English Catholic teachers vote in favour of strike action
OECTA not yet in legal strike position
Members of the union that represents teachers in Ontario's publicly funded English Catholic schools from kindergarten to Grade 12 have voted in favour of authorizing a strike action.
The Ontario English Catholic Teachers' Association (OECTA) announced Wednesday that 97.1 per cent of its members voted in favour of a strike.
"The message we have sent to the government is loud and clear: Catholic teachers will not accept any agreement that would be detrimental to learning and working conditions in our schools," said OECTA president Liz Stuart in a statement.
"The government will try to portray this as teachers escalating tensions, but the reality is they have created this situation by continuing to pursue their reckless cuts to education," the statement reads.
"We know Ontarians do not approve of the Ford government's agenda — it is time for the government to stop casting blame and instead get serious about making the proper investments in our world-class system of publicly funded education."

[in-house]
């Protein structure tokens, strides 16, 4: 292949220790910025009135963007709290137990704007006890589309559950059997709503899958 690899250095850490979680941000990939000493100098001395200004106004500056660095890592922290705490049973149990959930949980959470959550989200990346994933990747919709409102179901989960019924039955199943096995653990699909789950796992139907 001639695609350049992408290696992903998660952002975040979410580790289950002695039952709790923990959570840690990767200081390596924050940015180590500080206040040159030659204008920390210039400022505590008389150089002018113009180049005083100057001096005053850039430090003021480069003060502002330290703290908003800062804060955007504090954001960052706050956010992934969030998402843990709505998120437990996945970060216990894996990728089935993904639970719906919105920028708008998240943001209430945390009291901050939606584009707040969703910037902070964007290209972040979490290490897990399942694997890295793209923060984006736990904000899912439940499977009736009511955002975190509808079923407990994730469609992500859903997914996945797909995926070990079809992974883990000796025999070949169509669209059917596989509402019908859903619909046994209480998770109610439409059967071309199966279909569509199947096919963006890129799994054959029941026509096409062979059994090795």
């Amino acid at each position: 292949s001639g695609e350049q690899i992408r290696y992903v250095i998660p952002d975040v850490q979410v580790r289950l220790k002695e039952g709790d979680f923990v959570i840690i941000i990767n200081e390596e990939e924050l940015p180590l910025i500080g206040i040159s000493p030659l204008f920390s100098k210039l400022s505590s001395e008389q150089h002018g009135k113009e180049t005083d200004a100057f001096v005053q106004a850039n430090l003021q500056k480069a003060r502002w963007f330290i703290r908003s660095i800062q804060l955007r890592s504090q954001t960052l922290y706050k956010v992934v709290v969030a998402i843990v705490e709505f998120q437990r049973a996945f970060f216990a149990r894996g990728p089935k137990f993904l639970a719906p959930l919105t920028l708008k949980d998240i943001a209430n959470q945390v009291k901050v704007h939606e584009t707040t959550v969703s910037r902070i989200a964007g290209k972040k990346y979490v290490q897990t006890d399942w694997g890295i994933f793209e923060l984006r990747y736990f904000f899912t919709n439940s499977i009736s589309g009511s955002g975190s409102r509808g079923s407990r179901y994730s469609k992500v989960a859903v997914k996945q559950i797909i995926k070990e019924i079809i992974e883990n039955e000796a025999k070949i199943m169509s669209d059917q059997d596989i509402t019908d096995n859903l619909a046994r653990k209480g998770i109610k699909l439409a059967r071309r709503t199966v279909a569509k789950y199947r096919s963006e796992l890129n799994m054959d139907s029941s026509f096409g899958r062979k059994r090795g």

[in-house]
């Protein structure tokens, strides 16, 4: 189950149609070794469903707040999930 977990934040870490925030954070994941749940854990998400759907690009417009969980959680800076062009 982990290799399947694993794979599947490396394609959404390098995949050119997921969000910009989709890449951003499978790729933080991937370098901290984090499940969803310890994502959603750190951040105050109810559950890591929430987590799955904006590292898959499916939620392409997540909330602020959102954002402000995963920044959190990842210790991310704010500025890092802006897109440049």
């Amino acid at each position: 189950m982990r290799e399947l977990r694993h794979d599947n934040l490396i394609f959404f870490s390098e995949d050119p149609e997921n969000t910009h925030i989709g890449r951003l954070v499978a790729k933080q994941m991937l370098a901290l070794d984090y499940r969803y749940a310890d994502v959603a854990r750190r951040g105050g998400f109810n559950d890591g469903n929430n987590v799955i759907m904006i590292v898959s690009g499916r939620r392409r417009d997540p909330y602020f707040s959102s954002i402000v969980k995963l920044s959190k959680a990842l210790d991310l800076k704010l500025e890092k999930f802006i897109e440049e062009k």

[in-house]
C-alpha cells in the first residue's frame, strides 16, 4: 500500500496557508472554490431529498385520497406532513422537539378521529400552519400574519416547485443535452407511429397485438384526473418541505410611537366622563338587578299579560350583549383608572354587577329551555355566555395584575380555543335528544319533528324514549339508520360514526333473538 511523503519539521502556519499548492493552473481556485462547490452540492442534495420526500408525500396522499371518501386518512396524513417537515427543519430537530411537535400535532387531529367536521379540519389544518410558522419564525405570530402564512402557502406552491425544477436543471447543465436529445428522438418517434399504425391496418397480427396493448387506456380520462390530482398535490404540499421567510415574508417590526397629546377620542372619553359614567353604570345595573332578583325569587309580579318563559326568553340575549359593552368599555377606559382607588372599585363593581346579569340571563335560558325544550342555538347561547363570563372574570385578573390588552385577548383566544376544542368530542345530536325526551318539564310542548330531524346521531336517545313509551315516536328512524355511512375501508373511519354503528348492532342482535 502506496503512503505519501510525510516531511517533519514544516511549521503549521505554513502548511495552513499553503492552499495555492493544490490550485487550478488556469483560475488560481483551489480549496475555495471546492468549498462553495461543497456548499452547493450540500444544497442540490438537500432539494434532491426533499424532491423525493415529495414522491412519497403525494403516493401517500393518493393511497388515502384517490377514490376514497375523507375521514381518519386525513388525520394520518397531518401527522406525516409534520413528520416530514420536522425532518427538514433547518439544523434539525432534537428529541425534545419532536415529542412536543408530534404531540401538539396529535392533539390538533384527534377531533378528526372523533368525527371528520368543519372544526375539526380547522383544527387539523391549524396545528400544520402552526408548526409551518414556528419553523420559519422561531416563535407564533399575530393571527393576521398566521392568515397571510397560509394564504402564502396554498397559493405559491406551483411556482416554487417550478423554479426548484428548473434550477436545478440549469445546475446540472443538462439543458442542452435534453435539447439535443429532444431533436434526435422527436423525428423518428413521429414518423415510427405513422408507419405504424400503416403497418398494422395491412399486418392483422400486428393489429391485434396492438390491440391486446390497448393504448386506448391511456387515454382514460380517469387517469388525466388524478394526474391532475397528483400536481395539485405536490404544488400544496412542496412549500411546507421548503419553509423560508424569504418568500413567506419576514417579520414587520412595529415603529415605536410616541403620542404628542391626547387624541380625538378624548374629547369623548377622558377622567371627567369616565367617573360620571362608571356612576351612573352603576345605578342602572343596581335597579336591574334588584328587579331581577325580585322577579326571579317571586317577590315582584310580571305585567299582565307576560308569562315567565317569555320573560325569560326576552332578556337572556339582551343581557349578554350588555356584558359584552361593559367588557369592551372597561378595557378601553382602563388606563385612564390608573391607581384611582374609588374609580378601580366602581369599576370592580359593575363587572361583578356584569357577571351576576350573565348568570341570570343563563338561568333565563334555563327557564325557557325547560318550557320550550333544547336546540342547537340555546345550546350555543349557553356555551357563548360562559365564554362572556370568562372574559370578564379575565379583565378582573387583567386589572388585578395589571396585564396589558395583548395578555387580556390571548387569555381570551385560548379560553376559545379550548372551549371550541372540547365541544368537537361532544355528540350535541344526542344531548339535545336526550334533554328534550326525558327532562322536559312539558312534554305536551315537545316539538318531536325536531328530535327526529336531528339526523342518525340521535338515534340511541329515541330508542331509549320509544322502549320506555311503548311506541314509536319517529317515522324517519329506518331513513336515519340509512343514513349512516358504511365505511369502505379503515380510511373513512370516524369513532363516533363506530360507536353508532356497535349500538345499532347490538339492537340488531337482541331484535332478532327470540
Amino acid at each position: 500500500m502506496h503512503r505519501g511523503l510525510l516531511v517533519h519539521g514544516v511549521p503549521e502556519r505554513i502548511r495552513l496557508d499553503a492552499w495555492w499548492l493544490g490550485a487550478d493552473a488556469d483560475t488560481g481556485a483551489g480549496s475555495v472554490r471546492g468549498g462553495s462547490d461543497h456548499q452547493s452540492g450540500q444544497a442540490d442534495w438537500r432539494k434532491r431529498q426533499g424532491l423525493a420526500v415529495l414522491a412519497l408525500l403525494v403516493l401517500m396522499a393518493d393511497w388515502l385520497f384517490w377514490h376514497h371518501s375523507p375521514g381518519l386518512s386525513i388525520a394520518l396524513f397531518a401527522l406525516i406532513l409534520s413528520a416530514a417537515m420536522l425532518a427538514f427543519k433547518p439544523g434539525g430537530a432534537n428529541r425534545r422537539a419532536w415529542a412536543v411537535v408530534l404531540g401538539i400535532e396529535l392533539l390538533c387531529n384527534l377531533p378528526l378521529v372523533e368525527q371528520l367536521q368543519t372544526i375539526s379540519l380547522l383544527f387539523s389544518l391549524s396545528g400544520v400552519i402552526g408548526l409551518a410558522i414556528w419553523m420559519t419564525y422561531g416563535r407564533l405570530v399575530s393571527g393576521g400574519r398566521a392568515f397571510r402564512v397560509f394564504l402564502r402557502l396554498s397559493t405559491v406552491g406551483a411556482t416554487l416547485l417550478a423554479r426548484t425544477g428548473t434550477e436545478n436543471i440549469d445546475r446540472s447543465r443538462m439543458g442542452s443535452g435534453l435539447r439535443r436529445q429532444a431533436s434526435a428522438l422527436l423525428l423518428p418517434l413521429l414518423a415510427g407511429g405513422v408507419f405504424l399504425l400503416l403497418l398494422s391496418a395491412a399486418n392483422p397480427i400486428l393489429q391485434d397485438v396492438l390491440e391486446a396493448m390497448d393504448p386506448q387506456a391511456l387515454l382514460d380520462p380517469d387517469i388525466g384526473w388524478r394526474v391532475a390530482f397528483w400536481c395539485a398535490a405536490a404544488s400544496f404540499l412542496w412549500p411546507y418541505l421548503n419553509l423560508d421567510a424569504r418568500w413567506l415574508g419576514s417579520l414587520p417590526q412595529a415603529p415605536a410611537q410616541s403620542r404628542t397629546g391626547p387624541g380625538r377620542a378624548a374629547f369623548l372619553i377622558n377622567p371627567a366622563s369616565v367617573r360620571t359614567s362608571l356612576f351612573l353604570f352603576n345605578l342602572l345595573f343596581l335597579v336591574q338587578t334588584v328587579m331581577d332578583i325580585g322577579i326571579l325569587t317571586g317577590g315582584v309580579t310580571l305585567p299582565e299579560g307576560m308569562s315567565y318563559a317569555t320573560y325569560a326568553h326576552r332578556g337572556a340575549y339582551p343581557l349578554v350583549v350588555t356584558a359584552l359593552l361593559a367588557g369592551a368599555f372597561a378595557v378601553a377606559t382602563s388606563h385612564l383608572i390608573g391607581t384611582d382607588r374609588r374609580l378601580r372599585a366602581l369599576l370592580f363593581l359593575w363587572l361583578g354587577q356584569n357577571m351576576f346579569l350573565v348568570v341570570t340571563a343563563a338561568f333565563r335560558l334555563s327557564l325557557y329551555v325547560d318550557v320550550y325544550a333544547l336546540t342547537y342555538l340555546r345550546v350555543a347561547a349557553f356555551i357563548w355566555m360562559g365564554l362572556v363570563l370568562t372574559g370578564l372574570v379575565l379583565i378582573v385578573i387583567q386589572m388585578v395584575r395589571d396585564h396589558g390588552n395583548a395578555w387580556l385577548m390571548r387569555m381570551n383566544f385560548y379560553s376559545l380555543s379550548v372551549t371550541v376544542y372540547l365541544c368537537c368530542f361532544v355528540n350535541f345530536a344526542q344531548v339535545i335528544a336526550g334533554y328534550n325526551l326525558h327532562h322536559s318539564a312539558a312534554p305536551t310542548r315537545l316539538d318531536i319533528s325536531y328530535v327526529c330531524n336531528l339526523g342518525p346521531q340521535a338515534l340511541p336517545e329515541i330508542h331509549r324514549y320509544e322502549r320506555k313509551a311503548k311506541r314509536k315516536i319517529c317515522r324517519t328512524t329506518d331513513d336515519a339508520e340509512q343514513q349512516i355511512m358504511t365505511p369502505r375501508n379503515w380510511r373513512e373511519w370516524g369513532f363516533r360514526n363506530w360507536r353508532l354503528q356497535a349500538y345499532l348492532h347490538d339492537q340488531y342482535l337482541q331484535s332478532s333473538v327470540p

The union says it is not yet in a legal strike position, so negotiations with the province will continue for now.
Education Minister Stephen Lecce said in a statement that OECTA is "escalating at a time parents want us to focus on getting a deal that provides predictability for families.
"Strike action caused by unions could mean school closures, disruption, and uncertainty for students and parents," he said.
"I support a deal, not a strike. Our team remains unequivocal in our determination to land deals with our labour partners, as we did successfully with CUPE, to provide predictability and certainty to parents, and to keep our kids in the classroom."
Labour unrest has been bubbling throughout the education sector in recent months. Doug Ford's government managed to reach a last-minute deal to avert a strike by CUPE school support workers last month.
Ontario's public elementary school teachers will be in a legal strike position on Nov. 25, after the union representing them received what's known as a "no board notice" from the Ministry of Labour.